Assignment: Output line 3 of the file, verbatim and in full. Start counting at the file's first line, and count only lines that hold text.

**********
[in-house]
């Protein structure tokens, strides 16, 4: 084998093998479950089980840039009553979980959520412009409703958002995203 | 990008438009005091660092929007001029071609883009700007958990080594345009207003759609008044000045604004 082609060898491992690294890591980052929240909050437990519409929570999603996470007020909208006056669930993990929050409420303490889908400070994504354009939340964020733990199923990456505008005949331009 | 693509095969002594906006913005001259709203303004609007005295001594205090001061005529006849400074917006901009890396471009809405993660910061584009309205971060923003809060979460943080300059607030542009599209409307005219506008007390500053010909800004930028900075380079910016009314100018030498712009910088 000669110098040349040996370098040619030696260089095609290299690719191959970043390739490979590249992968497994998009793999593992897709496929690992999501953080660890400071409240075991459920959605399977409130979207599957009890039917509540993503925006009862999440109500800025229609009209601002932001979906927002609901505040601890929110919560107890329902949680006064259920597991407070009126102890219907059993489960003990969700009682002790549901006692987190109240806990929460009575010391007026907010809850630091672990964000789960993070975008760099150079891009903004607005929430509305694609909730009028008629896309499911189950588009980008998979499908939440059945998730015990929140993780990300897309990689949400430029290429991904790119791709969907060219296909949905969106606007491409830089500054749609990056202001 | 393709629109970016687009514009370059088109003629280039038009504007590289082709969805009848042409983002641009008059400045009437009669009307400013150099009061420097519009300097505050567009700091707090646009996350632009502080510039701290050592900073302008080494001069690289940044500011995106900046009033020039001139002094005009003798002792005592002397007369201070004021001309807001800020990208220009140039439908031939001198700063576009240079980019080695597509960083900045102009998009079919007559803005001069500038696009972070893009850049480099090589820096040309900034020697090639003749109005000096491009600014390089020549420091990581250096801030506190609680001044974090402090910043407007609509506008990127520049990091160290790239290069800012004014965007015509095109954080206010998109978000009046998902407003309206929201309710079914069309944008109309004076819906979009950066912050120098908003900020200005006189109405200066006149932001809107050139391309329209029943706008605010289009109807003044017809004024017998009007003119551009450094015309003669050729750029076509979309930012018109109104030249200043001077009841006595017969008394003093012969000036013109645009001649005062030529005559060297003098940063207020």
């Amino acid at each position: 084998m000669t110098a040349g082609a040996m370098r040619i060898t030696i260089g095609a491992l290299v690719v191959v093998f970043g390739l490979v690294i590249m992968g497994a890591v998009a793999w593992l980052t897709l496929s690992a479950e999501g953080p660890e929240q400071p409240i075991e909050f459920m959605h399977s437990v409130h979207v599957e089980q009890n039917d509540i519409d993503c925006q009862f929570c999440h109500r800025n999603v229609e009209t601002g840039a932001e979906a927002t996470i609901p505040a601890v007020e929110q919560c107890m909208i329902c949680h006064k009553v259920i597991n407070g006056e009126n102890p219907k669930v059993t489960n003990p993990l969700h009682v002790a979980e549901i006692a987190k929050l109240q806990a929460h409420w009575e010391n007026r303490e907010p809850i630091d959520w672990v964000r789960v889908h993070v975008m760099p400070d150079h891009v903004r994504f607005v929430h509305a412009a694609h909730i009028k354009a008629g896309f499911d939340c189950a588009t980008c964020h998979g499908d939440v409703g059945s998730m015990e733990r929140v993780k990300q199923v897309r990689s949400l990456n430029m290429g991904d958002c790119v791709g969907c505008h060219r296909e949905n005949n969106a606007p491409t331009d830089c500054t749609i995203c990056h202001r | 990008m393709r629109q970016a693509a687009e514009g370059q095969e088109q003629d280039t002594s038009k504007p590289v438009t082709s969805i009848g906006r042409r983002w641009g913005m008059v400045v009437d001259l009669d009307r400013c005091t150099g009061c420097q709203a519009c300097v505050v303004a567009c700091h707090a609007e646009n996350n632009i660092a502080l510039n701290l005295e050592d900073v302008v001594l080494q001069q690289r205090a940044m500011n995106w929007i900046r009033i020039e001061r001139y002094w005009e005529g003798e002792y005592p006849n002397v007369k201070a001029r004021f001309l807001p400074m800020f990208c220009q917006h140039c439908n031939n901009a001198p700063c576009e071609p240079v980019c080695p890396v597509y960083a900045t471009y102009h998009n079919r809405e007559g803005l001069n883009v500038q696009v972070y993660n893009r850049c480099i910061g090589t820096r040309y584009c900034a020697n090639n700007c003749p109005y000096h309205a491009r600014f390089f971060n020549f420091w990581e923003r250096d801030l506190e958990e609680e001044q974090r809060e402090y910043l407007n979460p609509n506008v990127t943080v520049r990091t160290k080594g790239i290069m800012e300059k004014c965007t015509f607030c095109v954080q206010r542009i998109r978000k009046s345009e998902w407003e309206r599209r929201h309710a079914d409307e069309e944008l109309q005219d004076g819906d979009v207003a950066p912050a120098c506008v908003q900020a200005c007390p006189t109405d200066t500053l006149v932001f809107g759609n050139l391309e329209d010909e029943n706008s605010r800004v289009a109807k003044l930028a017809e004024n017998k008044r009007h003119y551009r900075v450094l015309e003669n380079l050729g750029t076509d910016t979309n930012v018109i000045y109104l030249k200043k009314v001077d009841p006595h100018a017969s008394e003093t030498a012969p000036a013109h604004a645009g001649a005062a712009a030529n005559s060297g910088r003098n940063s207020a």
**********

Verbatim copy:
């Amino acid at each position: 084998m000669t110098a040349g082609a040996m370098r040619i060898t030696i260089g095609a491992l290299v690719v191959v093998f970043g390739l490979v690294i590249m992968g497994a890591v998009a793999w593992l980052t897709l496929s690992a479950e999501g953080p660890e929240q400071p409240i075991e909050f459920m959605h399977s437990v409130h979207v599957e089980q009890n039917d509540i519409d993503c925006q009862f929570c999440h109500r800025n999603v229609e009209t601002g840039a932001e979906a927002t996470i609901p505040a601890v007020e929110q919560c107890m909208i329902c949680h006064k009553v259920i597991n407070g006056e009126n102890p219907k669930v059993t489960n003990p993990l969700h009682v002790a979980e549901i006692a987190k929050l109240q806990a929460h409420w009575e010391n007026r303490e907010p809850i630091d959520w672990v964000r789960v889908h993070v975008m760099p400070d150079h891009v903004r994504f607005v929430h509305a412009a694609h909730i009028k354009a008629g896309f499911d939340c189950a588009t980008c964020h998979g499908d939440v409703g059945s998730m015990e733990r929140v993780k990300q199923v897309r990689s949400l990456n430029m290429g991904d958002c790119v791709g969907c505008h060219r296909e949905n005949n969106a606007p491409t331009d830089c500054t749609i995203c990056h202001r | 990008m393709r629109q970016a693509a687009e514009g370059q095969e088109q003629d280039t002594s038009k504007p590289v438009t082709s969805i009848g906006r042409r983002w641009g913005m008059v400045v009437d001259l009669d009307r400013c005091t150099g009061c420097q709203a519009c300097v505050v303004a567009c700091h707090a609007e646009n996350n632009i660092a502080l510039n701290l005295e050592d900073v302008v001594l080494q001069q690289r205090a940044m500011n995106w929007i900046r009033i020039e001061r001139y002094w005009e005529g003798e002792y005592p006849n002397v007369k201070a001029r004021f001309l807001p400074m800020f990208c220009q917006h140039c439908n031939n901009a001198p700063c576009e071609p240079v980019c080695p890396v597509y960083a900045t471009y102009h998009n079919r809405e007559g803005l001069n883009v500038q696009v972070y993660n893009r850049c480099i910061g090589t820096r040309y584009c900034a020697n090639n700007c003749p109005y000096h309205a491009r600014f390089f971060n020549f420091w990581e923003r250096d801030l506190e958990e609680e001044q974090r809060e402090y910043l407007n979460p609509n506008v990127t943080v520049r990091t160290k080594g790239i290069m800012e300059k004014c965007t015509f607030c095109v954080q206010r542009i998109r978000k009046s345009e998902w407003e309206r599209r929201h309710a079914d409307e069309e944008l109309q005219d004076g819906d979009v207003a950066p912050a120098c506008v908003q900020a200005c007390p006189t109405d200066t500053l006149v932001f809107g759609n050139l391309e329209d010909e029943n706008s605010r800004v289009a109807k003044l930028a017809e004024n017998k008044r009007h003119y551009r900075v450094l015309e003669n380079l050729g750029t076509d910016t979309n930012v018109i000045y109104l030249k200043k009314v001077d009841p006595h100018a017969s008394e003093t030498a012969p000036a013109h604004a645009g001649a005062a712009a030529n005559s060297g910088r003098n940063s207020a």